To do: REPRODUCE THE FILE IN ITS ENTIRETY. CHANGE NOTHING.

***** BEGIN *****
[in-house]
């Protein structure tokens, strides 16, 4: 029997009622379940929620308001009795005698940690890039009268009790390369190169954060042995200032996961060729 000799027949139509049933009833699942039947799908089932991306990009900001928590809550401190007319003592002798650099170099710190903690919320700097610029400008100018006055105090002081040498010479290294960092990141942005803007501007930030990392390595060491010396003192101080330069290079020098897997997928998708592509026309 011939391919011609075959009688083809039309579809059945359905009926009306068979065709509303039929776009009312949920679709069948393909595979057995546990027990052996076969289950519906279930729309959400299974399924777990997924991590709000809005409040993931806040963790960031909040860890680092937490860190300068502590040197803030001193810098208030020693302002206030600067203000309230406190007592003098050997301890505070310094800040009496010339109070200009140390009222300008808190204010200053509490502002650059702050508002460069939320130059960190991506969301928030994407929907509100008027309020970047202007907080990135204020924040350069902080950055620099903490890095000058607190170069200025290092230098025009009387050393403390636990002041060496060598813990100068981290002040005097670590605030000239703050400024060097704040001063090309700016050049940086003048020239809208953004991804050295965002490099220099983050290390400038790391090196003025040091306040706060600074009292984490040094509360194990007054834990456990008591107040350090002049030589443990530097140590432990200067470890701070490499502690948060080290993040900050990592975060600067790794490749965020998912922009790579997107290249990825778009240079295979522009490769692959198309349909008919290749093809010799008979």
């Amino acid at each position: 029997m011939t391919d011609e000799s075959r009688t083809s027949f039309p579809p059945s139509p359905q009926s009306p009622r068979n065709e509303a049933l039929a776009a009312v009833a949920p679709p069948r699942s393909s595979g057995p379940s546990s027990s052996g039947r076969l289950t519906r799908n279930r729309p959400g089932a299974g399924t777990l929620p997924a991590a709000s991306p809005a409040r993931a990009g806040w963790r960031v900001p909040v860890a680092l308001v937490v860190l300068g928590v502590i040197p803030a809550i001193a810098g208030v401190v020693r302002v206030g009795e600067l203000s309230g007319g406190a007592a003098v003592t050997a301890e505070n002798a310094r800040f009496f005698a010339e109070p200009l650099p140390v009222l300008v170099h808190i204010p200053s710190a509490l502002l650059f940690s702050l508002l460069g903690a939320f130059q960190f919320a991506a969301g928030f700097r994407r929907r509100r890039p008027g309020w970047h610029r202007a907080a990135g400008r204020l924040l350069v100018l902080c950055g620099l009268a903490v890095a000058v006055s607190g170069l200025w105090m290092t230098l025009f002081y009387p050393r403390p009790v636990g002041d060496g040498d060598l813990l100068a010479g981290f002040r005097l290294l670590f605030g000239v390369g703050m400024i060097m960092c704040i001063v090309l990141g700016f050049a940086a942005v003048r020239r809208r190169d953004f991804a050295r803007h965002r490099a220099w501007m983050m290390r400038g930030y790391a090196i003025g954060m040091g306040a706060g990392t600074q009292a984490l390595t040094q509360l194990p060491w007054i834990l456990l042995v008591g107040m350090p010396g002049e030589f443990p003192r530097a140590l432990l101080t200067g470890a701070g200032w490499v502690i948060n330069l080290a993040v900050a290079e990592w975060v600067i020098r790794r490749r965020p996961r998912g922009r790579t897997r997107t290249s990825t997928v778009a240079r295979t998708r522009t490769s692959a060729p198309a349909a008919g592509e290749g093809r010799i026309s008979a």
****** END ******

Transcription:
[in-house]
């Protein structure tokens, strides 16, 4: 029997009622379940929620308001009795005698940690890039009268009790390369190169954060042995200032996961060729 000799027949139509049933009833699942039947799908089932991306990009900001928590809550401190007319003592002798650099170099710190903690919320700097610029400008100018006055105090002081040498010479290294960092990141942005803007501007930030990392390595060491010396003192101080330069290079020098897997997928998708592509026309 011939391919011609075959009688083809039309579809059945359905009926009306068979065709509303039929776009009312949920679709069948393909595979057995546990027990052996076969289950519906279930729309959400299974399924777990997924991590709000809005409040993931806040963790960031909040860890680092937490860190300068502590040197803030001193810098208030020693302002206030600067203000309230406190007592003098050997301890505070310094800040009496010339109070200009140390009222300008808190204010200053509490502002650059702050508002460069939320130059960190991506969301928030994407929907509100008027309020970047202007907080990135204020924040350069902080950055620099903490890095000058607190170069200025290092230098025009009387050393403390636990002041060496060598813990100068981290002040005097670590605030000239703050400024060097704040001063090309700016050049940086003048020239809208953004991804050295965002490099220099983050290390400038790391090196003025040091306040706060600074009292984490040094509360194990007054834990456990008591107040350090002049030589443990530097140590432990200067470890701070490499502690948060080290993040900050990592975060600067790794490749965020998912922009790579997107290249990825778009240079295979522009490769692959198309349909008919290749093809010799008979």
């Amino acid at each position: 029997m011939t391919d011609e000799s075959r009688t083809s027949f039309p579809p059945s139509p359905q009926s009306p009622r068979n065709e509303a049933l039929a776009a009312v009833a949920p679709p069948r699942s393909s595979g057995p379940s546990s027990s052996g039947r076969l289950t519906r799908n279930r729309p959400g089932a299974g399924t777990l929620p997924a991590a709000s991306p809005a409040r993931a990009g806040w963790r960031v900001p909040v860890a680092l308001v937490v860190l300068g928590v502590i040197p803030a809550i001193a810098g208030v401190v020693r302002v206030g009795e600067l203000s309230g007319g406190a007592a003098v003592t050997a301890e505070n002798a310094r800040f009496f005698a010339e109070p200009l650099p140390v009222l300008v170099h808190i204010p200053s710190a509490l502002l650059f940690s702050l508002l460069g903690a939320f130059q960190f919320a991506a969301g928030f700097r994407r929907r509100r890039p008027g309020w970047h610029r202007a907080a990135g400008r204020l924040l350069v100018l902080c950055g620099l009268a903490v890095a000058v006055s607190g170069l200025w105090m290092t230098l025009f002081y009387p050393r403390p009790v636990g002041d060496g040498d060598l813990l100068a010479g981290f002040r005097l290294l670590f605030g000239v390369g703050m400024i060097m960092c704040i001063v090309l990141g700016f050049a940086a942005v003048r020239r809208r190169d953004f991804a050295r803007h965002r490099a220099w501007m983050m290390r400038g930030y790391a090196i003025g954060m040091g306040a706060g990392t600074q009292a984490l390595t040094q509360l194990p060491w007054i834990l456990l042995v008591g107040m350090p010396g002049e030589f443990p003192r530097a140590l432990l101080t200067g470890a701070g200032w490499v502690i948060n330069l080290a993040v900050a290079e990592w975060v600067i020098r790794r490749r965020p996961r998912g922009r790579t897997r997107t290249s990825t997928v778009a240079r295979t998708r522009t490769s692959a060729p198309a349909a008919g592509e290749g093809r010799i026309s008979a």